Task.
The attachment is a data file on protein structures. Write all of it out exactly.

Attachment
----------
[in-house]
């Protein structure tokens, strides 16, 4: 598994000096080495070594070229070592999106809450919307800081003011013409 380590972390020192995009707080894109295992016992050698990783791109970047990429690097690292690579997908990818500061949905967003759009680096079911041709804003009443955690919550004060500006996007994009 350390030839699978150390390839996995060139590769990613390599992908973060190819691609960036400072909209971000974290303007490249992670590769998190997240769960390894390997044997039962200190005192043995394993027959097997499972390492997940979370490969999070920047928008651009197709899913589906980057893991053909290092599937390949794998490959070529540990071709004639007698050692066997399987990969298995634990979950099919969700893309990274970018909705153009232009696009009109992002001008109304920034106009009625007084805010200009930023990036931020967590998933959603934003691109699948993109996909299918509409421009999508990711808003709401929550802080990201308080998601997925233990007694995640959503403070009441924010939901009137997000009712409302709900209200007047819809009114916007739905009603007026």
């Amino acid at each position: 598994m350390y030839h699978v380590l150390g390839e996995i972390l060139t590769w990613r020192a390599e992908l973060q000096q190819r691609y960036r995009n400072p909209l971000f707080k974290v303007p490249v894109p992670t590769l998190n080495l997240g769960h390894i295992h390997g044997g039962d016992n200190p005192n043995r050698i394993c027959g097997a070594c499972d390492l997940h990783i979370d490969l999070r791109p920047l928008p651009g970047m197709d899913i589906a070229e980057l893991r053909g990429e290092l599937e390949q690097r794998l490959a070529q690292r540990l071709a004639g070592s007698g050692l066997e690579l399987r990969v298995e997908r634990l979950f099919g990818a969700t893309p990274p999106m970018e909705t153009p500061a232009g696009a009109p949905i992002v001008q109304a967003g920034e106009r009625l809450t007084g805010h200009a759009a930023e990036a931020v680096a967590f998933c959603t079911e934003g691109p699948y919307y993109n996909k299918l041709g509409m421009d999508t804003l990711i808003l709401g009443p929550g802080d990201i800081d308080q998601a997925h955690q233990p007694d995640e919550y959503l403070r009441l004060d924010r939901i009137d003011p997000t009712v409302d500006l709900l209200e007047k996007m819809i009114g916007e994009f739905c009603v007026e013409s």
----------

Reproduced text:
[in-house]
């Protein structure tokens, strides 16, 4: 598994000096080495070594070229070592999106809450919307800081003011013409 380590972390020192995009707080894109295992016992050698990783791109970047990429690097690292690579997908990818500061949905967003759009680096079911041709804003009443955690919550004060500006996007994009 350390030839699978150390390839996995060139590769990613390599992908973060190819691609960036400072909209971000974290303007490249992670590769998190997240769960390894390997044997039962200190005192043995394993027959097997499972390492997940979370490969999070920047928008651009197709899913589906980057893991053909290092599937390949794998490959070529540990071709004639007698050692066997399987990969298995634990979950099919969700893309990274970018909705153009232009696009009109992002001008109304920034106009009625007084805010200009930023990036931020967590998933959603934003691109699948993109996909299918509409421009999508990711808003709401929550802080990201308080998601997925233990007694995640959503403070009441924010939901009137997000009712409302709900209200007047819809009114916007739905009603007026």
């Amino acid at each position: 598994m350390y030839h699978v380590l150390g390839e996995i972390l060139t590769w990613r020192a390599e992908l973060q000096q190819r691609y960036r995009n400072p909209l971000f707080k974290v303007p490249v894109p992670t590769l998190n080495l997240g769960h390894i295992h390997g044997g039962d016992n200190p005192n043995r050698i394993c027959g097997a070594c499972d390492l997940h990783i979370d490969l999070r791109p920047l928008p651009g970047m197709d899913i589906a070229e980057l893991r053909g990429e290092l599937e390949q690097r794998l490959a070529q690292r540990l071709a004639g070592s007698g050692l066997e690579l399987r990969v298995e997908r634990l979950f099919g990818a969700t893309p990274p999106m970018e909705t153009p500061a232009g696009a009109p949905i992002v001008q109304a967003g920034e106009r009625l809450t007084g805010h200009a759009a930023e990036a931020v680096a967590f998933c959603t079911e934003g691109p699948y919307y993109n996909k299918l041709g509409m421009d999508t804003l990711i808003l709401g009443p929550g802080d990201i800081d308080q998601a997925h955690q233990p007694d995640e919550y959503l403070r009441l004060d924010r939901i009137d003011p997000t009712v409302d500006l709900l209200e007047k996007m819809i009114g916007e994009f739905c009603v007026e013409s």